Sell in May and Go Away? In the stock market game, November through April are considered robust trading months, while summers are typically much leaner. During the sparse months from May to October, electronic trading platforms can feel like ghost towns inhabited only by virtual tumbleweeds.
That’s because Wall Street traders and fund managers, lured by warm ACweather, like to catch their private cars to the coast, roll up their bespoke suit pant legs, and bronze their pale calves in the sunshine of the Hamptons. As these money movers trim their portfolios and enjoy their vacations, monitors go dark and trading volume dries up.
The adage, “sell in May and go away,” refers to this historically dull period. May, June, and August are especially sluggish, according to the Stock Trader’s Almanac. But in October, volume starts to pick up again, an indicator known as the “Halloween effect.”
The pattern has prevailed from 1970 to 1998 in 36 of 37 developed and emerging-markets countries, according to Sven Bouman, a portfolio manager at Aegon, an insurer based in the Netherlands, and Ben Jacobsen, an associate professor of finance at Erasmus University Rotterdam.
But that doesn’t mean there aren’t still profits to be found. Stocks in sectors such as consumer staples, consumer discretionary, and information technology have all gained over the past five years, according to a USA Today analysis.
Tech is especially hot. Trendsetting Apple returned average gains of nearly 20% from 2008 to 2013, USA Today reports. In the summer of 2013 alone, Apple’s stock added 13%. More recently, in June of 2015, Apple unveiled its new streaming service, Apple Music, and incentivized it with 90 days free for people to try.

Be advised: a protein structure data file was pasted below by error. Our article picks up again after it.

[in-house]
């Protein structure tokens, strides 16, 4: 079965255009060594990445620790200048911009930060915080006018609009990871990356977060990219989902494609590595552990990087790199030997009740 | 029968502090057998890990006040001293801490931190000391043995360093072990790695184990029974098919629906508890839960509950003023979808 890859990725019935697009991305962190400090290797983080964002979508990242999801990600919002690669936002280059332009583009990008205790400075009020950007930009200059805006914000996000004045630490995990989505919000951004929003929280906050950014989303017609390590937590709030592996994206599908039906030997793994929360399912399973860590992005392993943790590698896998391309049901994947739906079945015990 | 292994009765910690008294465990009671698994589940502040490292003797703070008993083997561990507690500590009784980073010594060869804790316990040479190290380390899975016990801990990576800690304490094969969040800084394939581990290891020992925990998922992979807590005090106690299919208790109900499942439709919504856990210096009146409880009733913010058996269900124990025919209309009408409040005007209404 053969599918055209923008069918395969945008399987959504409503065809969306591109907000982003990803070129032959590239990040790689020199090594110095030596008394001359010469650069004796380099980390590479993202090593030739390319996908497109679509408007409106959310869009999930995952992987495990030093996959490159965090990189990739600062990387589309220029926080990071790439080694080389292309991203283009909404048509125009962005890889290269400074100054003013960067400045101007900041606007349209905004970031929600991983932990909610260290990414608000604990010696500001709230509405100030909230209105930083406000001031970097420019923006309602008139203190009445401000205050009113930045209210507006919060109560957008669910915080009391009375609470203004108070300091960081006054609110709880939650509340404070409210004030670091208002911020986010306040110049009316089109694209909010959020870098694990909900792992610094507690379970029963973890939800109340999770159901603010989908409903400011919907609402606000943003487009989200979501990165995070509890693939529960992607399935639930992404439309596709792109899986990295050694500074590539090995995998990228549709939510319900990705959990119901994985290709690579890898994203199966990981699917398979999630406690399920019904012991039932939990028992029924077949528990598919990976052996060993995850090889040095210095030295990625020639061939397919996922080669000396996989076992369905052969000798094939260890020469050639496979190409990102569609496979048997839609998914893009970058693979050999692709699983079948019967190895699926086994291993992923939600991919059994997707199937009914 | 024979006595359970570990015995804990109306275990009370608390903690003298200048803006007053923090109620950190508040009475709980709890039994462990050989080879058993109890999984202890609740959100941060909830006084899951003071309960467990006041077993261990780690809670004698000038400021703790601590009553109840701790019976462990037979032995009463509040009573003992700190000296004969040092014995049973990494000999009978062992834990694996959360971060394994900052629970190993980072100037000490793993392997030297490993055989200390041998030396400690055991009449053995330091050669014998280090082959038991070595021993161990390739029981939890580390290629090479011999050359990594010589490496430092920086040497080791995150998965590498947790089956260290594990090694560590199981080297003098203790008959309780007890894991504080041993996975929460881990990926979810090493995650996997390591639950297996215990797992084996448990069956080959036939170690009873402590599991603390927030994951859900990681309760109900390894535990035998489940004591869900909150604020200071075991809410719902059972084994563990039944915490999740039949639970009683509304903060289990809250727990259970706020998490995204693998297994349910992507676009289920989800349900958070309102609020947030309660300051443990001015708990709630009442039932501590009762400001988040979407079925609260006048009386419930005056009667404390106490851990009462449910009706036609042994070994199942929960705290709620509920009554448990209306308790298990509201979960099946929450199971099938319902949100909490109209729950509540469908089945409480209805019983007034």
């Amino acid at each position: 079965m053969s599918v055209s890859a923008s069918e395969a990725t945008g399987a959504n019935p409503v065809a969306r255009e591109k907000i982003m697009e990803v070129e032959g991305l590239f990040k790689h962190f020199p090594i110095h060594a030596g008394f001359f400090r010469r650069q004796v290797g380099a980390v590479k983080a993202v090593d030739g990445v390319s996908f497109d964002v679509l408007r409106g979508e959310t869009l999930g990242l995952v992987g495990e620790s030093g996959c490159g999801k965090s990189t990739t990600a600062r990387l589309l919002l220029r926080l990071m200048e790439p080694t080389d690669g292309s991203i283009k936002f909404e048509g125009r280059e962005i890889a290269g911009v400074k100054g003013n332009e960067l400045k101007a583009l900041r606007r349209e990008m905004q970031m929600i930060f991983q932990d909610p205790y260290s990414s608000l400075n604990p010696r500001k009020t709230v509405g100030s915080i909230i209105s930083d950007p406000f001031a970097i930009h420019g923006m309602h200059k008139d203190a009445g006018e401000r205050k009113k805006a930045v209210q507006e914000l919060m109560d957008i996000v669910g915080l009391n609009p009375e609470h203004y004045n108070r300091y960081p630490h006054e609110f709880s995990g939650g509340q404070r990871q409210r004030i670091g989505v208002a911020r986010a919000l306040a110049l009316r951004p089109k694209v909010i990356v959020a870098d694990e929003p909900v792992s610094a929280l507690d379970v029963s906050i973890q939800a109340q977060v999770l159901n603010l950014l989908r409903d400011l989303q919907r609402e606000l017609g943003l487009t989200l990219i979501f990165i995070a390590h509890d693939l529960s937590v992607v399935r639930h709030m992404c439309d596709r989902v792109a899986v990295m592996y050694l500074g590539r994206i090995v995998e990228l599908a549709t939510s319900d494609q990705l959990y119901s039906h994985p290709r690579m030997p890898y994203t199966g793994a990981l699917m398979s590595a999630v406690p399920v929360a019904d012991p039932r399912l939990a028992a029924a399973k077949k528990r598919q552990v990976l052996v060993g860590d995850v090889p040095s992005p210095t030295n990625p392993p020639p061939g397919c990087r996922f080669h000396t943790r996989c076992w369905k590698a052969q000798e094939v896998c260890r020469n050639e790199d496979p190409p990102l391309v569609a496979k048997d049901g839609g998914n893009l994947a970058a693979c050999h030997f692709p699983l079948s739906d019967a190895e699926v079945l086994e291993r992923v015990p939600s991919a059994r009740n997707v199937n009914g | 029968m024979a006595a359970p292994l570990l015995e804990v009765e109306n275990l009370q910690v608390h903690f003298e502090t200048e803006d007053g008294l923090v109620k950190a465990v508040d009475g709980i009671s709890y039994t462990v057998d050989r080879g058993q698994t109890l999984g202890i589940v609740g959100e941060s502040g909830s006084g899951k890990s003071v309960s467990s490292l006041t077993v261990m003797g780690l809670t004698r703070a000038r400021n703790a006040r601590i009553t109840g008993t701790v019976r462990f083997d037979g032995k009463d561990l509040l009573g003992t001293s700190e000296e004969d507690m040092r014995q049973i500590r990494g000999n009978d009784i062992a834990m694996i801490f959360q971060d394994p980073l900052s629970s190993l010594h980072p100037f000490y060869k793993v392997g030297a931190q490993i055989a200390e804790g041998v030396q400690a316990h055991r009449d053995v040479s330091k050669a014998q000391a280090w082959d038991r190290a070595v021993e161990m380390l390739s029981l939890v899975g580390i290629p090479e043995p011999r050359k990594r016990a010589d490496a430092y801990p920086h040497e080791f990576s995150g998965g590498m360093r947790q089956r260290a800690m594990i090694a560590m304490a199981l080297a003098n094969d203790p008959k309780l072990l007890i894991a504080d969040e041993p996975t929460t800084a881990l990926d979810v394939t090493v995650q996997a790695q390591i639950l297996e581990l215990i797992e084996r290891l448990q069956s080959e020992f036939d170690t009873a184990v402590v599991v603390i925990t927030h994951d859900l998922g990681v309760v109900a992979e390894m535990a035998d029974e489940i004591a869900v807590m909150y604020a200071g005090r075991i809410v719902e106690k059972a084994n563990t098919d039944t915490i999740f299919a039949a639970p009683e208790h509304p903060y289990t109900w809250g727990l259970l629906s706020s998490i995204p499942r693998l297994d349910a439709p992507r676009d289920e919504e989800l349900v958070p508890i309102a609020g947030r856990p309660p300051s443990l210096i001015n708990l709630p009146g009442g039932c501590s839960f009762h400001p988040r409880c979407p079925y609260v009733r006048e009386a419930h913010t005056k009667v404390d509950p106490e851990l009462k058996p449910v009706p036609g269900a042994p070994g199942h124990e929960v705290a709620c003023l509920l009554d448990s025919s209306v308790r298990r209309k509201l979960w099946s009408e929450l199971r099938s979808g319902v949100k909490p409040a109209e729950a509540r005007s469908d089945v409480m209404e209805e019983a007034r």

Facebook also jumped in June 2015 on optimistic mobile ad and app revenue projections. And Netflix stock reached a new high as the entertainment streaming company announced a 7-for-1 stock split. (Besides, who doesn’t want to binge-watch their favorite TV series in air-conditioned comfort this summer?)
On the consumer side, USA Today’s other 2014 summer soarers included Keurig Mountain Brewing, many people’s favorite kitchen-top coffee maker, Wynn Resorts, and Costco. You’ve got to buy your Keurig refills somewhere, right?
By contrast, crude oil prices historically rise as families embark on gas-guzzling road trips and college students head back to campus in August. However, a surplus of oil supplies in 2015 may disrupt that pattern.
The bottom line? Past history doesn’t always predict future returns, as financial disclaimers like to say. But some markets are bound to break out in summer, and markets will ebb and flow as ever.